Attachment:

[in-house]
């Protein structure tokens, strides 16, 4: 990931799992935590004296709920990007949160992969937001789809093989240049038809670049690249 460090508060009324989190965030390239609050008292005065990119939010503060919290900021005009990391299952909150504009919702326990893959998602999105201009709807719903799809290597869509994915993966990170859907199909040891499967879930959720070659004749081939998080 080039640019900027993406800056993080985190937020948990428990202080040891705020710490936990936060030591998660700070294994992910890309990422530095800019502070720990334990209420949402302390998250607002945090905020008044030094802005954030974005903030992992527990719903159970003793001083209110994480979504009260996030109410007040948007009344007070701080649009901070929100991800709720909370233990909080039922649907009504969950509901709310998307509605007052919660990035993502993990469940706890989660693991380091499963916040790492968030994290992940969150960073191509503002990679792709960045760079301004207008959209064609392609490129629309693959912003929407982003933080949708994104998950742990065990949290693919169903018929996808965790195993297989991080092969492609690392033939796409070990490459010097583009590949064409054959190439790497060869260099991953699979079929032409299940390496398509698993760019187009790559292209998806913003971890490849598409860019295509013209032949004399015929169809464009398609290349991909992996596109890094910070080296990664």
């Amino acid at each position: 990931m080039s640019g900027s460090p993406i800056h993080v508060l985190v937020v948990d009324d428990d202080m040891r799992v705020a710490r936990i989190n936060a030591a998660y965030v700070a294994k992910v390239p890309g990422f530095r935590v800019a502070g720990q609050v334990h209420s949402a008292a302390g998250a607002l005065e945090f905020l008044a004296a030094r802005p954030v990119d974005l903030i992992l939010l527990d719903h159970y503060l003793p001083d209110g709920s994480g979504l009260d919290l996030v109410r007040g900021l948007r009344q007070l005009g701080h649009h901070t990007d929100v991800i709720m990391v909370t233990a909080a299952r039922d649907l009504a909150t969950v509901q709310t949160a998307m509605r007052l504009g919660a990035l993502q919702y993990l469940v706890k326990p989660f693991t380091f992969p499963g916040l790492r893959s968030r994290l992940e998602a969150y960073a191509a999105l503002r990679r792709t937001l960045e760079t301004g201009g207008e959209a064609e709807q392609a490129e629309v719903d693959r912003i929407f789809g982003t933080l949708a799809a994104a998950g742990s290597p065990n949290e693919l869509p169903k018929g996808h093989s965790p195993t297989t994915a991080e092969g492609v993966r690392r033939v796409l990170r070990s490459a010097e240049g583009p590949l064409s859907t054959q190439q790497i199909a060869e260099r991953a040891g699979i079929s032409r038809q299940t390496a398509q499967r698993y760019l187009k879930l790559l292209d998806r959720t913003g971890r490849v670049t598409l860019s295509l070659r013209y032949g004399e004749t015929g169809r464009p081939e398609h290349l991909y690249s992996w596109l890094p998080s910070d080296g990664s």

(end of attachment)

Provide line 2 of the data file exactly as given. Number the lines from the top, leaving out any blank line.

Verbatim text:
């Protein structure tokens, strides 16, 4: 990931799992935590004296709920990007949160992969937001789809093989240049038809670049690249 460090508060009324989190965030390239609050008292005065990119939010503060919290900021005009990391299952909150504009919702326990893959998602999105201009709807719903799809290597869509994915993966990170859907199909040891499967879930959720070659004749081939998080 080039640019900027993406800056993080985190937020948990428990202080040891705020710490936990936060030591998660700070294994992910890309990422530095800019502070720990334990209420949402302390998250607002945090905020008044030094802005954030974005903030992992527990719903159970003793001083209110994480979504009260996030109410007040948007009344007070701080649009901070929100991800709720909370233990909080039922649907009504969950509901709310998307509605007052919660990035993502993990469940706890989660693991380091499963916040790492968030994290992940969150960073191509503002990679792709960045760079301004207008959209064609392609490129629309693959912003929407982003933080949708994104998950742990065990949290693919169903018929996808965790195993297989991080092969492609690392033939796409070990490459010097583009590949064409054959190439790497060869260099991953699979079929032409299940390496398509698993760019187009790559292209998806913003971890490849598409860019295509013209032949004399015929169809464009398609290349991909992996596109890094910070080296990664």